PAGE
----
Top Doc: Almost too generic to describe and yet perfectly recognisable as the Doctor. Whilst I feel we have lost the eighth Doctor for this book, the righteousness, eccentricities and humour are all spot on recognisable as the greatest hero ever known. He is described as having to go digging up dirt wherever he goes. The Doctor gets drunk on company, which he describes as the best way to get drunk because there’s no hangover. A Gallifreyan freak? Compassion seems to think so and her uniqueness attracts his attention wildly. Fits thinks he is distracting himself with other people’s problems to forget about the loss of his TARDIS. There is a fantastic moment where the Doctor visits a market and talks with people, samples the local produce and plays with the children…it reminds you of why he travels the universe in the first place and provides an excellent example of his explanation to Compassion at the climax. He shares his secret for enduring immortality, travelling, meeting people and staving off the borderm.
Scruffy Git: He is described as always pretending to be something he’s not. It is clear the Doctor is rubbing off on him in more ways than one and he is starting to emerge as a real hero of the people, he knows that some injustices cannot be tolerated. He considers the old TARDIS his home now and misses it. Described as human-normal. Ish. Florence is failed romance number ten but losing her is not really his fault considering she gets eaten by a ruddy great slug. Even Compassion notices he is no longer the self obsessed runt that he had been.
Stroppy Redhead: She thinks she is dead, because she cannot be hurt or killed. She is absolutely dumbstruck when Fitz tells her he has never considered her to be a woman. She finds herself questioning her allegiances here, wondering what is stopping her abandoning the Doctor and Fitz and striking out on her own but the truth is she is more scared of the Time Lords than she is being on her own. She tells the Doctor whatever he might have had with his old TARDIS he does not have with her. At one point Compassion describes herself as a walking, talking, dimensionally transcendental broom cupboard! There is a great moment at the climax where the Doctor questions whether she will save him or leave and they share a moment of understanding when she does the right thing and rescues him.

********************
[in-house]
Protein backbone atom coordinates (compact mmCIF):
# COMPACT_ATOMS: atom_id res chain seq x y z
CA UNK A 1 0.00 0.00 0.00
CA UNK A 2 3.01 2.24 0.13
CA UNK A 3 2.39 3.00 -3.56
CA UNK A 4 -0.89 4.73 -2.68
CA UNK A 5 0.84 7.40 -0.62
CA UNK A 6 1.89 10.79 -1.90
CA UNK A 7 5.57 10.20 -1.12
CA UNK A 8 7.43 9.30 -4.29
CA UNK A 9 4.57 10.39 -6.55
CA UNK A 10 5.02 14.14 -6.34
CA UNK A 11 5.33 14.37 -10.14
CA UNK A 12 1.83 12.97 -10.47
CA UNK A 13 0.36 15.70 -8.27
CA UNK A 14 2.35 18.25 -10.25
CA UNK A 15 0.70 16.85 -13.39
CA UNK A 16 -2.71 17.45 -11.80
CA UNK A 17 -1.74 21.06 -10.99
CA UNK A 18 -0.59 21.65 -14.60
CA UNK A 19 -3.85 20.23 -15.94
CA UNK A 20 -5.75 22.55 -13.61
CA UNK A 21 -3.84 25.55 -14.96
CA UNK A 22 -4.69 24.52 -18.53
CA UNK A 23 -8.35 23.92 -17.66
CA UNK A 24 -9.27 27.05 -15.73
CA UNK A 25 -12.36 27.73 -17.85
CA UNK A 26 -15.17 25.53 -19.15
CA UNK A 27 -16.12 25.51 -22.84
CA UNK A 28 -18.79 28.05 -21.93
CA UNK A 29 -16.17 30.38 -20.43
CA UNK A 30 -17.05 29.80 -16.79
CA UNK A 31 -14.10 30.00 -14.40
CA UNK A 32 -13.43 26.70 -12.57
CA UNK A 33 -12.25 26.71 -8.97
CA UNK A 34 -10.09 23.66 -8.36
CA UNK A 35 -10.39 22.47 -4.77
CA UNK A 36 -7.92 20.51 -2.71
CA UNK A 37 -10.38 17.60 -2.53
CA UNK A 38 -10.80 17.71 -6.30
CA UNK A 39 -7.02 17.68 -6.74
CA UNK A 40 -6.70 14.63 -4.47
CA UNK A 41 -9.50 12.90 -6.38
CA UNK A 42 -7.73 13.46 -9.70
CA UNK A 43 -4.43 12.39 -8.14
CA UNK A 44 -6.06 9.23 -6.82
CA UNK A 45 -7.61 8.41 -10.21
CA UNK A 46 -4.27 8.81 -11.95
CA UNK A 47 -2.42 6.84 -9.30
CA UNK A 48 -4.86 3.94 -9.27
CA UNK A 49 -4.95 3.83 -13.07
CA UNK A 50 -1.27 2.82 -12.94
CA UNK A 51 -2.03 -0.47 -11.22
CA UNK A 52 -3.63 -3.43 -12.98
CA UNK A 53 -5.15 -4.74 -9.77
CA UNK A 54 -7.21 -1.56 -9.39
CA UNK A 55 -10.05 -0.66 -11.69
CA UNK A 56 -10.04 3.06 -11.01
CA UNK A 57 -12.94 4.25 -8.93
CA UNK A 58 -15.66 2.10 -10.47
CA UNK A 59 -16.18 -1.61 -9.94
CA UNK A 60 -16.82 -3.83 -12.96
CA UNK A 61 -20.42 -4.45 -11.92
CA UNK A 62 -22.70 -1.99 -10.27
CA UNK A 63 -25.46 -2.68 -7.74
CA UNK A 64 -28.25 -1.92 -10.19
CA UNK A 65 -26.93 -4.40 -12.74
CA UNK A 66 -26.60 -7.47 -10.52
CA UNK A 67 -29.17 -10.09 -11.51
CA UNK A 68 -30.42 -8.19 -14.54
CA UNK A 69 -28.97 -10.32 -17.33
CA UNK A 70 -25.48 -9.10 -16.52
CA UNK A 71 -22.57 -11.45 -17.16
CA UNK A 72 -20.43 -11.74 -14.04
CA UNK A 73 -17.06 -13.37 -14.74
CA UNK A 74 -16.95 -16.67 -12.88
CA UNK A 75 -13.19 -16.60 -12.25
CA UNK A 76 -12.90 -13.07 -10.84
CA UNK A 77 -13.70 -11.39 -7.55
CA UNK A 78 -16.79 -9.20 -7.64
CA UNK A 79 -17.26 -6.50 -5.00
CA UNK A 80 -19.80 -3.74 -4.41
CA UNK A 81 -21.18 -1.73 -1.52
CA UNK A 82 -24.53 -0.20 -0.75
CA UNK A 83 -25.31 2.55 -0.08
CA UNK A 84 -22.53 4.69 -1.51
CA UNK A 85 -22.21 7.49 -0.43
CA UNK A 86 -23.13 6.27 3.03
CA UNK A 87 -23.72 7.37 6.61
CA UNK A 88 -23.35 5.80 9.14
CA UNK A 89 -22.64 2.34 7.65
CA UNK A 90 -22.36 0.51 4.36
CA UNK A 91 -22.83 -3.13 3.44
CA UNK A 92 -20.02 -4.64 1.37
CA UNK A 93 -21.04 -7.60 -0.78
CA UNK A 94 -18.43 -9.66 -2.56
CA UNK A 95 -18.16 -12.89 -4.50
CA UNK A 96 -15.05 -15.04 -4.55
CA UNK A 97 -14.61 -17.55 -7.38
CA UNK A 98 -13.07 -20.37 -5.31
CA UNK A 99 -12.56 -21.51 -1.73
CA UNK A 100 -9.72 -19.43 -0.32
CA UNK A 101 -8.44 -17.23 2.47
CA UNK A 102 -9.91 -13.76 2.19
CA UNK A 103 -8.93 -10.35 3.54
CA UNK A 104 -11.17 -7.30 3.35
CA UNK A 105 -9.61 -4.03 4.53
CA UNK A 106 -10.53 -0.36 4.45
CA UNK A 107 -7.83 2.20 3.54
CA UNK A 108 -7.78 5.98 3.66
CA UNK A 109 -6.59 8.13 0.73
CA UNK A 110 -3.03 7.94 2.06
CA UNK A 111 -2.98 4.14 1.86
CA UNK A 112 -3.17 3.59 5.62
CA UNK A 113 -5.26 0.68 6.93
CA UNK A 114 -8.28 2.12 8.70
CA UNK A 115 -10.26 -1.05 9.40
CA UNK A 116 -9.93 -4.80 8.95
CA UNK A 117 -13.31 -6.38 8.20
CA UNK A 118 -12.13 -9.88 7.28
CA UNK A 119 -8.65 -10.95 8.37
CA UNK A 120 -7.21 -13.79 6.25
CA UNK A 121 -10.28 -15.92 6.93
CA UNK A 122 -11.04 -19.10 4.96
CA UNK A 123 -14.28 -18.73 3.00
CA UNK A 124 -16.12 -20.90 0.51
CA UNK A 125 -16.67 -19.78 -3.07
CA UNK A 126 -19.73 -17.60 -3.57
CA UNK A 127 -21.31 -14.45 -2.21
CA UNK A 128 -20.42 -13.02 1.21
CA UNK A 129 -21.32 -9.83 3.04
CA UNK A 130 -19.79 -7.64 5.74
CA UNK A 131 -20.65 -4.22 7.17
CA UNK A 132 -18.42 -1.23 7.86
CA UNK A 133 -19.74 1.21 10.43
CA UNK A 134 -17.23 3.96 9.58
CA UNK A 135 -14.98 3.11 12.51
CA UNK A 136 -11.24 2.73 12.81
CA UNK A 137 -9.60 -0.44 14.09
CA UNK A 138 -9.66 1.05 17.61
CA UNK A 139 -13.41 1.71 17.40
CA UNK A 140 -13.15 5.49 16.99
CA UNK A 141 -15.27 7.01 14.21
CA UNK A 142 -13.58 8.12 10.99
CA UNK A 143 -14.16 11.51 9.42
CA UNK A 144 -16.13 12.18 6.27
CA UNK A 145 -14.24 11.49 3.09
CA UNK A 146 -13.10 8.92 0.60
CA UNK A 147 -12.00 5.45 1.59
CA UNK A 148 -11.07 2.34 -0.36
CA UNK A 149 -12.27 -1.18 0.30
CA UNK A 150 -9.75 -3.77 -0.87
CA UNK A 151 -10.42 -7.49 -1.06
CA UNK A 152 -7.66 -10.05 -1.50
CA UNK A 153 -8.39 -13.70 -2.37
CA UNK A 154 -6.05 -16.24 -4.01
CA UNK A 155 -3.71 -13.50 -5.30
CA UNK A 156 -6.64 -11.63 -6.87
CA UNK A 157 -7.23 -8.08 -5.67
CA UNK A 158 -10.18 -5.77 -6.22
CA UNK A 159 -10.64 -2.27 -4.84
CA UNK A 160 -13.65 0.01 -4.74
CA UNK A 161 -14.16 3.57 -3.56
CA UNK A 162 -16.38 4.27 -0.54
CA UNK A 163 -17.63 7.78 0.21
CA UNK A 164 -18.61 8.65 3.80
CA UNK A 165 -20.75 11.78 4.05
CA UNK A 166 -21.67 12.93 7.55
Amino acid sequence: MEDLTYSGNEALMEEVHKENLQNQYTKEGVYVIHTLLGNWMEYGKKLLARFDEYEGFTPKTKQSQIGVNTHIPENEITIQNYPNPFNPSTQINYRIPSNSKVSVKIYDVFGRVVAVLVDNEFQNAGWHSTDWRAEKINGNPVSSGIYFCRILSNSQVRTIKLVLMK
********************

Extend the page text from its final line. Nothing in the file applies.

Twists: It is not until we get to the heart of the problem on Eskon that the book really surprises but then it kicks into high gear with scenes of rampaging slugs tearing through the Eskon community. There are a number of brilliant deaths, among them Garek (vomiting up snakes in black bile), Revan (torn to shreds by an explosion), Manag (melted by a steam generator, ‘the mucus covering his body sizzled like cooked fat…’), Anavolus (the sound of crunching bone as he is devoured) and best of all is how the Doctor deals with the problem of the Spulver worm, attracting it to Tor Grymna by warming up an explosive, it swallows him whole and the guy explodes inside its stomach! Genius! The scenes of the Spulver worms tearing through people’s homes are terrifying. The twist that it is the Spulver’s pus infecting the water is obvious but still disgusting.
Funny bits: There is a fantastic joke about the Timewyrm. Fitz and the Doctor are described as cancelling each other out, Fitz being geared for self-preservation and the Doctor well…not. Fitz smokes an alien cigarette and faints.
Embarrassing bits: This is a book that is trying desperately hard to shoehorn a traditional Doctor Who story into Lawrence Miles’ ultra trad universe. Whilst it pretty much succeeds on that level it feels desperately out of place. I take it back, the twist that the infection is in the water supply is really obvious as is the appearance of some nasty beneath the surface.
Result: Predictable and safe and yet somehow strangely likable, despite the feeling of laziness in the plotting and content it ticks all the right boxes for a ‘classic’ Doctor Who TV adventure (and lets face it, that’s what got us into this lark in the first place!). It is barely endowed with innovation and you can guess pretty much every single twist that’s coming, characterisation is pretty sketchy and the prose is nothing to shout home about but Trevor Baxendale clearly LOVES Doctor Who and his enthusiasm for his material is quite infectious. From no-where the last fifty pages are genuinely excellent, the book kicks into high gear, the deaths are extremely memorable and the plot is tied up very nicely. It is the weakest book for an age, which goes to show how good they have been lately because regardless of its unimaginativeness it is still enjoyable and passes the time: 6/10